Cucumber 07 Aug, Liz (USA - Zone 9b climate)
Check here https://thehomestead.guru/companion-planting-2/
Coriander (also Cilantro, Chinese parsley) 27 Jul, Anila (USA - Zone 10a climate)
Can I grow cilantro indoors starting the end of July? Or, outdoors only?
Coriander (also Cilantro, Chinese parsley) 28 Jul, Sandra G. (USA - Zone 10b climate)
You can plant cilantro all year; during cooler season you may start in tray/cups whatever method and plant out when it's about one inch tall. And if you have hot weather like us in California, you can direct sow the seeds anyplace in the garden, walk around and take a good look see, anyplace where there's shade, drop some seeds. I direct sow in my containers under the zucchini, around the tomatoes, under the marigolds (my marigolds are three feet tall), basically, anyplace in the shade, and remember, cilantro is cut and come again, pick often, because if you let it grow to coriander (to seed-can grow to five feet tall), then you can save the seeds after you let the plant dry out save the flowers because they become seeds. You can get hundreds of seeds from just one plant. Good luck!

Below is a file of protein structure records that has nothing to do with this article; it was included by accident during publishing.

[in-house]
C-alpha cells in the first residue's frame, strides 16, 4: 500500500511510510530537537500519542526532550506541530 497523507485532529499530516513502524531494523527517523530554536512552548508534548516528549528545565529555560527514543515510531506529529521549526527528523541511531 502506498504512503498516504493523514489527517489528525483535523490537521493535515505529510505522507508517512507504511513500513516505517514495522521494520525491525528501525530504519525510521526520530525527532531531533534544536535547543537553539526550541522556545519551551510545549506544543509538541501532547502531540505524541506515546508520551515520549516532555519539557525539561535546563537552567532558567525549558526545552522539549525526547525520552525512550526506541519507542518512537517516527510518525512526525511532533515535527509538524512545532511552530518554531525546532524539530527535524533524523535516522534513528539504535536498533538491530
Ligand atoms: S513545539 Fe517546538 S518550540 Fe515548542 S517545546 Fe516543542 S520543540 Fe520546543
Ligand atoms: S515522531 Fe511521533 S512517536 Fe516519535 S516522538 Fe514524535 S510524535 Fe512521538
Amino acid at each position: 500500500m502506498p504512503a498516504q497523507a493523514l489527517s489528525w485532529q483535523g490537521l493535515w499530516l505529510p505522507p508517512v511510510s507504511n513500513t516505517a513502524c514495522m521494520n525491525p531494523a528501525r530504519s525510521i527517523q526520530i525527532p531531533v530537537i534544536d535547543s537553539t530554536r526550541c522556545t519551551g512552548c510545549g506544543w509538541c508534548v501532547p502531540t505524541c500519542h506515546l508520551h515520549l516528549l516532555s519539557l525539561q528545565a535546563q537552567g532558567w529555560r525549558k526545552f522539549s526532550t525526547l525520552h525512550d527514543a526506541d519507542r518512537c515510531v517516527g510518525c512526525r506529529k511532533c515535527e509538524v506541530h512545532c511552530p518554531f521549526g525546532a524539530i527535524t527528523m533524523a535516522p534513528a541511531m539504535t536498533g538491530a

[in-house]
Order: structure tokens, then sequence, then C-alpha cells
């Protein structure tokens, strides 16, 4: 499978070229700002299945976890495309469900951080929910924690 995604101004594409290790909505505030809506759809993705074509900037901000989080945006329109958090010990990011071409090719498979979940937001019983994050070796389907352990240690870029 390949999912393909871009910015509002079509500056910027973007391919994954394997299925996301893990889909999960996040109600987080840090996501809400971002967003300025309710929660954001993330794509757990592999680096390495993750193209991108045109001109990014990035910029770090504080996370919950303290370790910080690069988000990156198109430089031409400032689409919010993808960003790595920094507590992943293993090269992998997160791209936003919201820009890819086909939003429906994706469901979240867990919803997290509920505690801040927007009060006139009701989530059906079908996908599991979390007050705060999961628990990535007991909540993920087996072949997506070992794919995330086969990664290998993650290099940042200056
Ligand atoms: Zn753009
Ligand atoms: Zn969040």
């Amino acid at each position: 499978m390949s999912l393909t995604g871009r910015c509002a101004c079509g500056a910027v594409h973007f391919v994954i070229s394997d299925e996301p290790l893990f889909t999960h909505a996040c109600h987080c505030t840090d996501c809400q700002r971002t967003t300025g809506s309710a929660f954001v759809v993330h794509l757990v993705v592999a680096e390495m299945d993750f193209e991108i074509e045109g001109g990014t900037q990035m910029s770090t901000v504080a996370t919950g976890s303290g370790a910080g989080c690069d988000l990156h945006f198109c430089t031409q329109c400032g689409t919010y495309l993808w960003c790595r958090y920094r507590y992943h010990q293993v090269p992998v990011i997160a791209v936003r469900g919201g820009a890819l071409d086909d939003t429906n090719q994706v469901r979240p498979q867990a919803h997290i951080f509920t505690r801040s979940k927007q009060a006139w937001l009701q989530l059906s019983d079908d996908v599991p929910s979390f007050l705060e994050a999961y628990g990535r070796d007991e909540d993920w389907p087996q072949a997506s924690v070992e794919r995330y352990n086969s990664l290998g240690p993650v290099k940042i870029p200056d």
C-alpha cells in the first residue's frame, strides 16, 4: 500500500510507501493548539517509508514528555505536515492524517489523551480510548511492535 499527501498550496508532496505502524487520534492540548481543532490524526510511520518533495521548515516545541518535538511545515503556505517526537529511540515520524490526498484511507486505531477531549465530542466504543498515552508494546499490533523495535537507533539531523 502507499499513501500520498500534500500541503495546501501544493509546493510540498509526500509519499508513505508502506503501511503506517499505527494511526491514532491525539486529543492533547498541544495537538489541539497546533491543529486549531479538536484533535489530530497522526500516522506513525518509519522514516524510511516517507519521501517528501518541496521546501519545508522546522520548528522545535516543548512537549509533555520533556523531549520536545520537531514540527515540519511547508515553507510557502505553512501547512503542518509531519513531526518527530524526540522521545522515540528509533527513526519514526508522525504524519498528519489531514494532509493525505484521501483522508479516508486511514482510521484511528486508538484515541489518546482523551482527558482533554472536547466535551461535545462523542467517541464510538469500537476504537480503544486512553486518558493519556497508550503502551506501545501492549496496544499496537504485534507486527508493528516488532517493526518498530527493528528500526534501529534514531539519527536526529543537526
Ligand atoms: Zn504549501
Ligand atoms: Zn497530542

Luffa (also Loofah, plant sponge) 23 Jul, Dan (USA - Zone 5a climate)
How much sun do they need
Luffa (also Loofah, plant sponge) 07 Aug, Liz (USA - Zone 8a climate)
An internet search might help, try 'loofah' as an alternative to 'luffa'
Showing 31 - 60 of 605 comments
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This planting guide is a general reference intended for home gardeners. We recommend that you take into account your local conditions in making planting decisions. GardenGrow is not a farming or commercial advisory service. For specific advice, please contact your local plant suppliers, gardening groups, or agricultural department. The information on this site is presented in good faith, but we take no responsibility as to the accuracy of the information provided.